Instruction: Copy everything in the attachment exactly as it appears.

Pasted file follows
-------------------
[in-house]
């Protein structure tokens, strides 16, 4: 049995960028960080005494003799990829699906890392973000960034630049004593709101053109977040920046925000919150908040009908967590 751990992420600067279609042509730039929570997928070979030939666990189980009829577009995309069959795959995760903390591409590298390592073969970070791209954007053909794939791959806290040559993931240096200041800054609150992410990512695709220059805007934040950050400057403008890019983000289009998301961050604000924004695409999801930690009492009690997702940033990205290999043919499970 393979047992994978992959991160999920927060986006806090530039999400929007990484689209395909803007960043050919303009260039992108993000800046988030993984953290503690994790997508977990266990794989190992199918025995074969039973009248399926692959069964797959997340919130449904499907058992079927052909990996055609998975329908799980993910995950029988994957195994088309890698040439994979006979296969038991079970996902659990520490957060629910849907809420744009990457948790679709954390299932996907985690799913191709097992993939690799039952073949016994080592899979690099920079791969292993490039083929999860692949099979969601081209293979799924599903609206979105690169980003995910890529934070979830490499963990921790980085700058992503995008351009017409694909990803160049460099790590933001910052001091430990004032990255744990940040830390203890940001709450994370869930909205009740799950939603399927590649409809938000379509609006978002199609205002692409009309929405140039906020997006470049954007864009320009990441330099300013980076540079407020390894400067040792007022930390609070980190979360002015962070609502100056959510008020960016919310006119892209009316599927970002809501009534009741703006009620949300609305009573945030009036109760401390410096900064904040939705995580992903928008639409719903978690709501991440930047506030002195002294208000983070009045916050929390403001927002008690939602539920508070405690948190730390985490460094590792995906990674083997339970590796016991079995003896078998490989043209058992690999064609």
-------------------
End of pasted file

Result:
[in-house]
């Protein structure tokens, strides 16, 4: 049995960028960080005494003799990829699906890392973000960034630049004593709101053109977040920046925000919150908040009908967590 751990992420600067279609042509730039929570997928070979030939666990189980009829577009995309069959795959995760903390591409590298390592073969970070791209954007053909794939791959806290040559993931240096200041800054609150992410990512695709220059805007934040950050400057403008890019983000289009998301961050604000924004695409999801930690009492009690997702940033990205290999043919499970 393979047992994978992959991160999920927060986006806090530039999400929007990484689209395909803007960043050919303009260039992108993000800046988030993984953290503690994790997508977990266990794989190992199918025995074969039973009248399926692959069964797959997340919130449904499907058992079927052909990996055609998975329908799980993910995950029988994957195994088309890698040439994979006979296969038991079970996902659990520490957060629910849907809420744009990457948790679709954390299932996907985690799913191709097992993939690799039952073949016994080592899979690099920079791969292993490039083929999860692949099979969601081209293979799924599903609206979105690169980003995910890529934070979830490499963990921790980085700058992503995008351009017409694909990803160049460099790590933001910052001091430990004032990255744990940040830390203890940001709450994370869930909205009740799950939603399927590649409809938000379509609006978002199609205002692409009309929405140039906020997006470049954007864009320009990441330099300013980076540079407020390894400067040792007022930390609070980190979360002015962070609502100056959510008020960016919310006119892209009316599927970002809501009534009741703006009620949300609305009573945030009036109760401390410096900064904040939705995580992903928008639409719903978690709501991440930047506030002195002294208000983070009045916050929390403001927002008690939602539920508070405690948190730390985490460094590792995906990674083997339970590796016991079995003896078998490989043209058992690999064609």